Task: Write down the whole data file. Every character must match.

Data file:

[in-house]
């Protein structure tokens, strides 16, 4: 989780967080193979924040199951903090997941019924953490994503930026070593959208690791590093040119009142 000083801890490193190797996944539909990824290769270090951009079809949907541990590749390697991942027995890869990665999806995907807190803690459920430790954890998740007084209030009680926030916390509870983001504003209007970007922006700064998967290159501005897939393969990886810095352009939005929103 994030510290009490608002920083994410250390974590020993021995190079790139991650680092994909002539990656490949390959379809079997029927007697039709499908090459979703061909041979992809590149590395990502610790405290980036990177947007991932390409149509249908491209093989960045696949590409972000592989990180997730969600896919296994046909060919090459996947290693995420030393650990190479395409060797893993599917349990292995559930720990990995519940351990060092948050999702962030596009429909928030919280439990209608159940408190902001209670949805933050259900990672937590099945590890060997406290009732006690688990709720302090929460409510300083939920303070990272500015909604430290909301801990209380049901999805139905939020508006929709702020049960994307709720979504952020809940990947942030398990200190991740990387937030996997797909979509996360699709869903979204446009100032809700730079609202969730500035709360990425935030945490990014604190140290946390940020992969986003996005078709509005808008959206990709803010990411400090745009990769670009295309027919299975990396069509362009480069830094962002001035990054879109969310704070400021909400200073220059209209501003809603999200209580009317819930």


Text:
[in-house]
């Protein structure tokens, strides 16, 4: 989780967080193979924040199951903090997941019924953490994503930026070593959208690791590093040119009142 000083801890490193190797996944539909990824290769270090951009079809949907541990590749390697991942027995890869990665999806995907807190803690459920430790954890998740007084209030009680926030916390509870983001504003209007970007922006700064998967290159501005897939393969990886810095352009939005929103 994030510290009490608002920083994410250390974590020993021995190079790139991650680092994909002539990656490949390959379809079997029927007697039709499908090459979703061909041979992809590149590395990502610790405290980036990177947007991932390409149509249908491209093989960045696949590409972000592989990180997730969600896919296994046909060919090459996947290693995420030393650990190479395409060797893993599917349990292995559930720990990995519940351990060092948050999702962030596009429909928030919280439990209608159940408190902001209670949805933050259900990672937590099945590890060997406290009732006690688990709720302090929460409510300083939920303070990272500015909604430290909301801990209380049901999805139905939020508006929709702020049960994307709720979504952020809940990947942030398990200190991740990387937030996997797909979509996360699709869903979204446009100032809700730079609202969730500035709360990425935030945490990014604190140290946390940020992969986003996005078709509005808008959206990709803010990411400090745009990769670009295309027919299975990396069509362009480069830094962002001035990054879109969310704070400021909400200073220059209209501003809603999200209580009317819930």